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    This one is probably the most prone to ground looping, but hard to find one for sale.
    Attached Images Attached Images

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    I believe that one would be slow and deliberate with application of power with that beast and be endowed with exceptional reflexes.

    To the original poster: A check out with an instructor that "is a good stick" and is familiar with a particular aircraft is a good course of action.

    Self evaluate. Are you good at driving things with the seat of you pants understanding of basic physics? Before you take flight in any aircraft, sit in it for as long as necessary to become accustomed to control movement feel and deflection and amount of travel.

    I have flown several aircraft and the majority are conventional gear. My preference to tricycle or conventional depends on my mission.

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    Member Float Pilot's Avatar
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    This guy departs the runway after a wandering landing in an M-7 Maule.

    https://www.youtube.com/watch?v=Vfy5...ature=youtu.be
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    It was obvious this fellow was way behind the airplane, starting with a 2-3 mile wide pattern and then over and under controlling on final. The other fellow was just along for the ride...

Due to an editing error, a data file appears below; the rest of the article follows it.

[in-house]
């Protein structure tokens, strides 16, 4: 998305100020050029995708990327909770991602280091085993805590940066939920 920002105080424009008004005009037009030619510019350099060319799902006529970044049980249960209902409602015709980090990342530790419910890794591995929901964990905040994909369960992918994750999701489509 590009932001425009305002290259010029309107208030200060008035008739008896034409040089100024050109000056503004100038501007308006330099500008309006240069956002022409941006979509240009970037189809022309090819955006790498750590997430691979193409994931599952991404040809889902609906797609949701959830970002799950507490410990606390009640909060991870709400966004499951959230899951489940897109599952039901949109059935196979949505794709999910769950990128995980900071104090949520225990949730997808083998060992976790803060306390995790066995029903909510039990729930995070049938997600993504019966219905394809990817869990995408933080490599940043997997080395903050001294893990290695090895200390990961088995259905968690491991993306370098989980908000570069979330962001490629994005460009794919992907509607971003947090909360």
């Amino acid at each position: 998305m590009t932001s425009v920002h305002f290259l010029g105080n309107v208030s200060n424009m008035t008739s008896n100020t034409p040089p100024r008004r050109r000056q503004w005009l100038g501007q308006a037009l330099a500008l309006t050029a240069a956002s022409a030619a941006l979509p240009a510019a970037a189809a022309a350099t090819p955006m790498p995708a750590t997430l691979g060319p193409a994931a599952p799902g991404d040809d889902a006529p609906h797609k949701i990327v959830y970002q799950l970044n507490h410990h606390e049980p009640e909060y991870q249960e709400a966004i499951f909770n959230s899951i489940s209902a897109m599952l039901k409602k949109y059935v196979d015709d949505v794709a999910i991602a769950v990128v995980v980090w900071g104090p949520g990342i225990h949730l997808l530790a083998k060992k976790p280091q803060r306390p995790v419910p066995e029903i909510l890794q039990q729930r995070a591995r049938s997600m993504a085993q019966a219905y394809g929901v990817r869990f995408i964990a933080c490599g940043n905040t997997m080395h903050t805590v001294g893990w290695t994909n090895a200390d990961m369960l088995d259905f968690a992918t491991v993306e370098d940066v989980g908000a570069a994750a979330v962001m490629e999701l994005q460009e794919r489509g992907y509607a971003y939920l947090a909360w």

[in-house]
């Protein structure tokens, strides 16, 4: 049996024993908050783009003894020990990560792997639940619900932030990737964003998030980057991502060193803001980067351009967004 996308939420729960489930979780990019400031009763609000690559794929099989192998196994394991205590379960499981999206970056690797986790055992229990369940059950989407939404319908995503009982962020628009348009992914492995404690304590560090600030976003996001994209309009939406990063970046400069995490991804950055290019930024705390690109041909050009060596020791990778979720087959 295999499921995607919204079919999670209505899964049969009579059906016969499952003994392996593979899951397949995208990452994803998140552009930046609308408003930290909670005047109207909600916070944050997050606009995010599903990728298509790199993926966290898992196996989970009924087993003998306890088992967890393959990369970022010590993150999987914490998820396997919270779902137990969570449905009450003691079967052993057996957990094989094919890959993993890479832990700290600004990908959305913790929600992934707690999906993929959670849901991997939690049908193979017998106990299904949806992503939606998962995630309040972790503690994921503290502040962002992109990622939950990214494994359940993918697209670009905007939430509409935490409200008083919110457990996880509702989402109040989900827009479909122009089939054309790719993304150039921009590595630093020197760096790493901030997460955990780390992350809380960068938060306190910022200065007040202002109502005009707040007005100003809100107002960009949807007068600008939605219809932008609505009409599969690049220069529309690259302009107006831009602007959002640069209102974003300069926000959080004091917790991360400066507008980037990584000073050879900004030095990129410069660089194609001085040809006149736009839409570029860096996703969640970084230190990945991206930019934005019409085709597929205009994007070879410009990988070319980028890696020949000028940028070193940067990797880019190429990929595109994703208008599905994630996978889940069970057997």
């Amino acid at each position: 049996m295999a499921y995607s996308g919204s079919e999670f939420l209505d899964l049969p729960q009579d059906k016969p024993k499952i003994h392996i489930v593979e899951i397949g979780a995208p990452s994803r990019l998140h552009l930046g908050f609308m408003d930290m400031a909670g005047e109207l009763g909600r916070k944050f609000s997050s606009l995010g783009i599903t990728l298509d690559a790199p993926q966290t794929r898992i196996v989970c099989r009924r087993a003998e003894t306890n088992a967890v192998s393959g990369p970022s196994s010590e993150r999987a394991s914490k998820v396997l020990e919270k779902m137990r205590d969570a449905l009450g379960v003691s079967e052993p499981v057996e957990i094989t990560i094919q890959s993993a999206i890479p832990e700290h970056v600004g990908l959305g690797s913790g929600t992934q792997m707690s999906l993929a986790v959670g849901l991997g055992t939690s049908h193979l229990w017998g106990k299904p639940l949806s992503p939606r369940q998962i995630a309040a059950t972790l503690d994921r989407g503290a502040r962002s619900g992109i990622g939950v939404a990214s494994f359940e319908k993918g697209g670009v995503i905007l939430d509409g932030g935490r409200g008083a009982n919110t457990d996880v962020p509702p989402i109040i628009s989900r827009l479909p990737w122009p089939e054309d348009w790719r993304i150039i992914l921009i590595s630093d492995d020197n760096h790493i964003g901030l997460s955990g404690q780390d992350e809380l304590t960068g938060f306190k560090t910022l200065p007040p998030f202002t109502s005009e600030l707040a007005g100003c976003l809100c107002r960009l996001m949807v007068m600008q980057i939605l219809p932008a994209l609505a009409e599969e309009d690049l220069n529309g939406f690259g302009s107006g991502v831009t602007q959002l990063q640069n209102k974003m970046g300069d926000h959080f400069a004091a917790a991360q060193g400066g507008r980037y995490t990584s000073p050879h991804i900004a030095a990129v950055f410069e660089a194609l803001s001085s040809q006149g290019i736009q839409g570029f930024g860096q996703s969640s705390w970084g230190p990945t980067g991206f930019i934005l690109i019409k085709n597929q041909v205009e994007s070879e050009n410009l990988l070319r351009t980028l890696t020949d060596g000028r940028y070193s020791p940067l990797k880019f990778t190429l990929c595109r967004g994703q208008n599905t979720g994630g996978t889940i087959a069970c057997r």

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    Oh boy here we go,LOL, my guess would be a early PA20, with the early narrow gear and upgraded engine, O-320-150 or 160hp.

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    Quote Originally Posted by algonquin View Post
    Oh boy here we go,LOL, my guess would be a early PA20, with the early narrow gear and upgraded engine, O-320-150 or 160hp.
    My dad told me that. Apparently he had experience with one

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    Member BluNosDav's Avatar
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    Float,
    Thanx for your very detailed explanations!

    upstream,
    I instructed for several years at one of those "free schools". But, tail-draggers like the SNJ had been replaced with trikes, by then.

    Allow me to ask a few follow-up questions:

    1. How does weight affect the propensity to groundloop? i.e. A lightly loaded aircraft -vs- the same aircraft at max gross weight?

    2. If the same aircraft was "lengthened" in the fuselage, and therefore increased the distance between main & tail wheels, would that help it's handling characteristics? For example, there are some PA-20's that have had 18-24" sections added to increase cargo capacity. Or would the extra weight that could be carried that far aft, negate the positive affects of the longer wheel base?

    3. I can understand how a more powerful engine could introduce more forces of instability, if operated too abruptly. But, wouldn't a heavier engine, which is obviously mounted in front of the main wheels, also decrease groundlooping tendencies, by moving the aircraft's CG further forward, as long as the pilot applied that extra power more judiciously?

    4. Could increased angle of attack caused by larger main wheels, be corrected at least partially, by a larger tail wheel and/or taller tail mount?